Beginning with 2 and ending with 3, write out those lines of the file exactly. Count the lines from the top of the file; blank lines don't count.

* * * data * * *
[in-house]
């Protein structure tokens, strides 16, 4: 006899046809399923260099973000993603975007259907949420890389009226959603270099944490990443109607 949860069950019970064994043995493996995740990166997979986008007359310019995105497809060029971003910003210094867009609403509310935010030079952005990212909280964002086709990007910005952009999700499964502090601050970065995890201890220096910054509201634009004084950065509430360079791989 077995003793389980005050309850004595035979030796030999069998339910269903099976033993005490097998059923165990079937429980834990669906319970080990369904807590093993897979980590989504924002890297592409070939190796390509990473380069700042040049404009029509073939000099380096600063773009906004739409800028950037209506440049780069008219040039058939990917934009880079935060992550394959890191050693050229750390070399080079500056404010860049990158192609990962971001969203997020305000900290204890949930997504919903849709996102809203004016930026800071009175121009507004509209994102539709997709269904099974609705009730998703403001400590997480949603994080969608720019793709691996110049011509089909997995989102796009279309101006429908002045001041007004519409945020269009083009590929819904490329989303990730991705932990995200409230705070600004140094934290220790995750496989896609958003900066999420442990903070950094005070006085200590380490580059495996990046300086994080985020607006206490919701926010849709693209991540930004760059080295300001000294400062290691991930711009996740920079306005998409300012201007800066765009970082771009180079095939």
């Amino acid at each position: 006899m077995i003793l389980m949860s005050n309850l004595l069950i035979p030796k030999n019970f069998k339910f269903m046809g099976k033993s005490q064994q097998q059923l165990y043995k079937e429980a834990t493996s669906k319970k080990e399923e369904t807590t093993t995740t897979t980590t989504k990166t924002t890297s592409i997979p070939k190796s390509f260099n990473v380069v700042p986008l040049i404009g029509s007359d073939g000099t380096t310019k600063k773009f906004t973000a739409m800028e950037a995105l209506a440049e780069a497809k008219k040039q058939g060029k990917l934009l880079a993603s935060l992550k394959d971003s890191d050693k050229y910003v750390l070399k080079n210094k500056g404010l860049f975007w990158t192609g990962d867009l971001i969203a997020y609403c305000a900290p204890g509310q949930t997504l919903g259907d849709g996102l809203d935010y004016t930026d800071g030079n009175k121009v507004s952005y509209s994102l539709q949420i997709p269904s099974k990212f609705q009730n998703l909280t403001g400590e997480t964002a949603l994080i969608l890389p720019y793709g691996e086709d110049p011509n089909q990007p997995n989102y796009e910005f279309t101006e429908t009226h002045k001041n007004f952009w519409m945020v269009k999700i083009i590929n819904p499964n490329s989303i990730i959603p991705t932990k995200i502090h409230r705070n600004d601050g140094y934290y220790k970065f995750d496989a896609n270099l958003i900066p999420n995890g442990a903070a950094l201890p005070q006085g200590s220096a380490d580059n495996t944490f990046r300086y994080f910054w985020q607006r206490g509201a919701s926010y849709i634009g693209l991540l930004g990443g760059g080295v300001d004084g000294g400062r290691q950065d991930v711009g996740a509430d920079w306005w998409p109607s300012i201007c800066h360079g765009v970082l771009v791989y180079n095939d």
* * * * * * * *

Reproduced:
């Protein structure tokens, strides 16, 4: 006899046809399923260099973000993603975007259907949420890389009226959603270099944490990443109607 949860069950019970064994043995493996995740990166997979986008007359310019995105497809060029971003910003210094867009609403509310935010030079952005990212909280964002086709990007910005952009999700499964502090601050970065995890201890220096910054509201634009004084950065509430360079791989 077995003793389980005050309850004595035979030796030999069998339910269903099976033993005490097998059923165990079937429980834990669906319970080990369904807590093993897979980590989504924002890297592409070939190796390509990473380069700042040049404009029509073939000099380096600063773009906004739409800028950037209506440049780069008219040039058939990917934009880079935060992550394959890191050693050229750390070399080079500056404010860049990158192609990962971001969203997020305000900290204890949930997504919903849709996102809203004016930026800071009175121009507004509209994102539709997709269904099974609705009730998703403001400590997480949603994080969608720019793709691996110049011509089909997995989102796009279309101006429908002045001041007004519409945020269009083009590929819904490329989303990730991705932990995200409230705070600004140094934290220790995750496989896609958003900066999420442990903070950094005070006085200590380490580059495996990046300086994080985020607006206490919701926010849709693209991540930004760059080295300001000294400062290691991930711009996740920079306005998409300012201007800066765009970082771009180079095939």
């Amino acid at each position: 006899m077995i003793l389980m949860s005050n309850l004595l069950i035979p030796k030999n019970f069998k339910f269903m046809g099976k033993s005490q064994q097998q059923l165990y043995k079937e429980a834990t493996s669906k319970k080990e399923e369904t807590t093993t995740t897979t980590t989504k990166t924002t890297s592409i997979p070939k190796s390509f260099n990473v380069v700042p986008l040049i404009g029509s007359d073939g000099t380096t310019k600063k773009f906004t973000a739409m800028e950037a995105l209506a440049e780069a497809k008219k040039q058939g060029k990917l934009l880079a993603s935060l992550k394959d971003s890191d050693k050229y910003v750390l070399k080079n210094k500056g404010l860049f975007w990158t192609g990962d867009l971001i969203a997020y609403c305000a900290p204890g509310q949930t997504l919903g259907d849709g996102l809203d935010y004016t930026d800071g030079n009175k121009v507004s952005y509209s994102l539709q949420i997709p269904s099974k990212f609705q009730n998703l909280t403001g400590e997480t964002a949603l994080i969608l890389p720019y793709g691996e086709d110049p011509n089909q990007p997995n989102y796009e910005f279309t101006e429908t009226h002045k001041n007004f952009w519409m945020v269009k999700i083009i590929n819904p499964n490329s989303i990730i959603p991705t932990k995200i502090h409230r705070n600004d601050g140094y934290y220790k970065f995750d496989a896609n270099l958003i900066p999420n995890g442990a903070a950094l201890p005070q006085g200590s220096a380490d580059n495996t944490f990046r300086y994080f910054w985020q607006r206490g509201a919701s926010y849709i634009g693209l991540l930004g990443g760059g080295v300001d004084g000294g400062r290691q950065d991930v711009g996740a509430d920079w306005w998409p109607s300012i201007c800066h360079g765009v970082l771009v791989y180079n095939d």